This year, leading up to our annual Menu of Menus issue, Kaitlin Steinberg counts down her 100 favorite dishes as she eats her way through Houston. Just as Katharine Shilcutt did before her, and Robb Walsh before that, Kaitlin will eat and learn as she goes, compiling a list of the 100 dishes she thinks are the most awesome, most creative and, of course, most delicious in Houston. It's a list of her personal favorites, things she thinks any visitor or Houstonian ought to try at least once and dishes that seem particularly indicative of the ever-changing Houston food-scape. It's a list to drool over.
I've had a weird relationship with foie gras ever since my family took me to a goose farm that made the stuff when I was seven. I don't know why they thought it would be a good idea to let the child play with the funny geese, then sit her down and feed the funny geese to her, but they did. And I know all the controversy surrounding foie gras and the inhumane way in which geese are force-fed (most of the time, but not always) to make it. A little part of me feels like a terrible person every time I eat foie gras, which isn't that often.
So why do I keep eating it? Because it's just so damn good.
Last week I was on the hunt for some good old-fashioned comfort food when I stumbled across the menu for BRC Gastropub online. At first, I was thought to myself, "Classic American and Aged Cheddar Mac & Cheese not from a Kraft blue box?! Hell yeah!" Then I kept reading and saw "Duck Fat, Raclette Swiss and Foie Gras Mac & Cheese," and I was in my car faster than you can say "Velveeta."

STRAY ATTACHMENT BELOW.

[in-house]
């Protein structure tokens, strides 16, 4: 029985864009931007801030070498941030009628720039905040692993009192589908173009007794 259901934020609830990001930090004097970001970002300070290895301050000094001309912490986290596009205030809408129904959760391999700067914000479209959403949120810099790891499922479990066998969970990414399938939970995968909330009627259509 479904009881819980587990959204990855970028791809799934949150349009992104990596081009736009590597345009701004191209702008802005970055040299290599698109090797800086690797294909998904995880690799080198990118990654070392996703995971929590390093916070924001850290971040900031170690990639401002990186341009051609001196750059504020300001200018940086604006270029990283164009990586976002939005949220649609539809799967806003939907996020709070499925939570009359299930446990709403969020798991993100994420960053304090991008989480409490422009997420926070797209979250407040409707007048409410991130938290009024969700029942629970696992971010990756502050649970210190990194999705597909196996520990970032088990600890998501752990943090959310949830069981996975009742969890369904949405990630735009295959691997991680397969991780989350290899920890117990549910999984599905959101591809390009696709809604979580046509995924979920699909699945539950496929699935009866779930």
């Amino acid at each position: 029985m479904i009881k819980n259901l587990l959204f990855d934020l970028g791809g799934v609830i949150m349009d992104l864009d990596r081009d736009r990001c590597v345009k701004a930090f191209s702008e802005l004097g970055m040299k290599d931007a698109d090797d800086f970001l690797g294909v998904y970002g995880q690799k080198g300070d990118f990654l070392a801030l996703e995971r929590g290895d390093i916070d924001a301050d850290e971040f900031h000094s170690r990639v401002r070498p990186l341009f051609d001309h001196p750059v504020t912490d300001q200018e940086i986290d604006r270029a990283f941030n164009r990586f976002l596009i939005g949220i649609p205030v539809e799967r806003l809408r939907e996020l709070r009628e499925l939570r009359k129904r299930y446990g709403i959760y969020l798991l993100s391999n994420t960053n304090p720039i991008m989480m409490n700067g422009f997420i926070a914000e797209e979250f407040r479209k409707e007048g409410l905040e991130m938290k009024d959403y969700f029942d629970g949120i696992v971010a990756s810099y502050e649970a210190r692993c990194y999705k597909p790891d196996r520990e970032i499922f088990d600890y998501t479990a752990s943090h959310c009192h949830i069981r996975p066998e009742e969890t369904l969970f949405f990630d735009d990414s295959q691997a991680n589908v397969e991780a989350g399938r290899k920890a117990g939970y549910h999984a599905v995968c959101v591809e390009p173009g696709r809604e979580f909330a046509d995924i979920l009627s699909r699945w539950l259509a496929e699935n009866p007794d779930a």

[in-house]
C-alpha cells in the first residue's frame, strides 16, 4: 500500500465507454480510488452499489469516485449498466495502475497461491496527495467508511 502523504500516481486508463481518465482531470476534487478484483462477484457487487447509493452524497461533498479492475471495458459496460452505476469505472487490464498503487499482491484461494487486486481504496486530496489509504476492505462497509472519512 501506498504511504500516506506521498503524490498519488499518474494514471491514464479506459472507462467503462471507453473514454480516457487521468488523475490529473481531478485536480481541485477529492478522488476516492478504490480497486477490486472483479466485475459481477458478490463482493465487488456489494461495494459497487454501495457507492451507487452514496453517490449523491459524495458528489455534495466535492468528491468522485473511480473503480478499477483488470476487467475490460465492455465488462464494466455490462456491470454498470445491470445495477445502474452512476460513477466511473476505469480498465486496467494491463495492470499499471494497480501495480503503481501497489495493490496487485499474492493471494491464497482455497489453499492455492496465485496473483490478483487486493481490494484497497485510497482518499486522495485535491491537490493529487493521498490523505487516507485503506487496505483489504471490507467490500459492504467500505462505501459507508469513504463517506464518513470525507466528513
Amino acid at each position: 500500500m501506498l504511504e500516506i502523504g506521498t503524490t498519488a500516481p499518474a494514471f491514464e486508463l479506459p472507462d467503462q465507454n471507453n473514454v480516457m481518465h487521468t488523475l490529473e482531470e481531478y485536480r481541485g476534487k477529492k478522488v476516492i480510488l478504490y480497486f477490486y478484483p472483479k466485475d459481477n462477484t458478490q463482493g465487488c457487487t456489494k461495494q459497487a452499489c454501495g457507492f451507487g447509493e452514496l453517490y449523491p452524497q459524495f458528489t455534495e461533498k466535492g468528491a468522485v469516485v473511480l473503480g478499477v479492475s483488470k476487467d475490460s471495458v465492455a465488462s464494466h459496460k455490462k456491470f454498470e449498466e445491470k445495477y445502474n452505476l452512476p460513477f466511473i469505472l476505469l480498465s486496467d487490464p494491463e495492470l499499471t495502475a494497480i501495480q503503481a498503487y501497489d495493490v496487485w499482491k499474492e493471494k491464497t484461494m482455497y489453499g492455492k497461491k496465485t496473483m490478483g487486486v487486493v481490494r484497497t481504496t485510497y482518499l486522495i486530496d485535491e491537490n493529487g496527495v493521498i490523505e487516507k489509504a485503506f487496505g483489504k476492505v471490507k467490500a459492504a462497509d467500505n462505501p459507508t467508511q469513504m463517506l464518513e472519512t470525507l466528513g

I sat at the bar, where the bartender and manager were both very helpful in guiding me toward a beer that would pair well with the sweet fat of the foie gras and the funkiness of the raclette. For the record, we settled on Redhook Wit, but I pretty much forgot about the beer once the mac 'n' cheese arrived.
It was served in a dangerously hot cast-iron skillet and topped with bread crumbs, more melted cheese, green onions and three oyster-sized ovals of decadent seared duck foie gras. Initially it was too hot to eat, but I ate it anyway and cared not about the stupid faces I was making while simultaneously trying to chew and inhale cool air through my mouth to temper the heat.
The macaroni was not overcooked and mushy as some macaroni can be when topped with liquefied cheese and baked. I'm not sure if the duck fat was mixed in with the cheese as the pasta cooked or if it was added at some other point in the preparation, but it was definitely present in the form of a velvety, meaty enhancement to the nutty and buttery raclette. With every bite, I tried to create a perfect balance of macaroni and cheese, green onion and foie gras on my fork, and when the three came together, it was like eating at a decadent party in a ski lodge in the Swiss Alps.
The dish is more than enough food for one reasonably hungry person, so I took home my leftovers, added a little more cheese ('cause why not?) and reheated them in a skillet the next day. They were just as good.
The manager, Brian, told me that the recipe is still sort of in development and that the chefs are playing with the ratio of cheese to pasta to foie gras. He was concerned that too much raclette would be overpowering in the dish, but I'd just like to say, "Bring it on!" It's a near perfect plate of food as is; if the chefs commit to going all out with the Swiss raclette, it could be a downright masterpiece.
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